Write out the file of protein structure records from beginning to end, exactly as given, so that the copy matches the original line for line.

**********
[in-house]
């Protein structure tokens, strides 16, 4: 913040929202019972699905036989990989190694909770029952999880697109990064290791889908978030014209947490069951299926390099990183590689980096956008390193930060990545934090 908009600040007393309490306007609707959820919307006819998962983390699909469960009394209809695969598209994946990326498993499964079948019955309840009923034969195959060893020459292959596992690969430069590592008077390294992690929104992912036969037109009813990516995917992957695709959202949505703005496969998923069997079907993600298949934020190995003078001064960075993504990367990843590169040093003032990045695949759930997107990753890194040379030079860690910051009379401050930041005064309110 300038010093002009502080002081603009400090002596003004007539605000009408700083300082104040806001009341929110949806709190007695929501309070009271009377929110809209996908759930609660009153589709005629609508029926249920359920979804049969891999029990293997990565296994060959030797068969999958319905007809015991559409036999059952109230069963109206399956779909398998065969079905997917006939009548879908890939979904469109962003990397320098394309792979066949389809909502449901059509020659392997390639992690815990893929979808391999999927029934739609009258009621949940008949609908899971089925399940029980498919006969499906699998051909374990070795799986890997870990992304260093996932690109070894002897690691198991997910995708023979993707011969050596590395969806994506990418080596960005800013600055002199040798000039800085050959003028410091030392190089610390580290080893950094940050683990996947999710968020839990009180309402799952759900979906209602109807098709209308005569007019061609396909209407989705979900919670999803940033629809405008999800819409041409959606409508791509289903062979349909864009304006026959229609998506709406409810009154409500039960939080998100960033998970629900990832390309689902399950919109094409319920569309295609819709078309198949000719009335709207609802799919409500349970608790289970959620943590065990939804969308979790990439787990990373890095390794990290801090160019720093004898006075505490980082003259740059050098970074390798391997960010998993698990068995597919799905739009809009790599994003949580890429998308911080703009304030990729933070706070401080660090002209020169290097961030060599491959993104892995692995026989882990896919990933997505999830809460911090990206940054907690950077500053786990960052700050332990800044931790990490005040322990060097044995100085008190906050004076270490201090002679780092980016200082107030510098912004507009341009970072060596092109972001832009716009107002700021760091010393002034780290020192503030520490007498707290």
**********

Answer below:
[in-house]
């Protein structure tokens, strides 16, 4: 913040929202019972699905036989990989190694909770029952999880697109990064290791889908978030014209947490069951299926390099990183590689980096956008390193930060990545934090 908009600040007393309490306007609707959820919307006819998962983390699909469960009394209809695969598209994946990326498993499964079948019955309840009923034969195959060893020459292959596992690969430069590592008077390294992690929104992912036969037109009813990516995917992957695709959202949505703005496969998923069997079907993600298949934020190995003078001064960075993504990367990843590169040093003032990045695949759930997107990753890194040379030079860690910051009379401050930041005064309110 300038010093002009502080002081603009400090002596003004007539605000009408700083300082104040806001009341929110949806709190007695929501309070009271009377929110809209996908759930609660009153589709005629609508029926249920359920979804049969891999029990293997990565296994060959030797068969999958319905007809015991559409036999059952109230069963109206399956779909398998065969079905997917006939009548879908890939979904469109962003990397320098394309792979066949389809909502449901059509020659392997390639992690815990893929979808391999999927029934739609009258009621949940008949609908899971089925399940029980498919006969499906699998051909374990070795799986890997870990992304260093996932690109070894002897690691198991997910995708023979993707011969050596590395969806994506990418080596960005800013600055002199040798000039800085050959003028410091030392190089610390580290080893950094940050683990996947999710968020839990009180309402799952759900979906209602109807098709209308005569007019061609396909209407989705979900919670999803940033629809405008999800819409041409959606409508791509289903062979349909864009304006026959229609998506709406409810009154409500039960939080998100960033998970629900990832390309689902399950919109094409319920569309295609819709078309198949000719009335709207609802799919409500349970608790289970959620943590065990939804969308979790990439787990990373890095390794990290801090160019720093004898006075505490980082003259740059050098970074390798391997960010998993698990068995597919799905739009809009790599994003949580890429998308911080703009304030990729933070706070401080660090002209020169290097961030060599491959993104892995692995026989882990896919990933997505999830809460911090990206940054907690950077500053786990960052700050332990800044931790990490005040322990060097044995100085008190906050004076270490201090002679780092980016200082107030510098912004507009341009970072060596092109972001832009716009107002700021760091010393002034780290020192503030520490007498707290």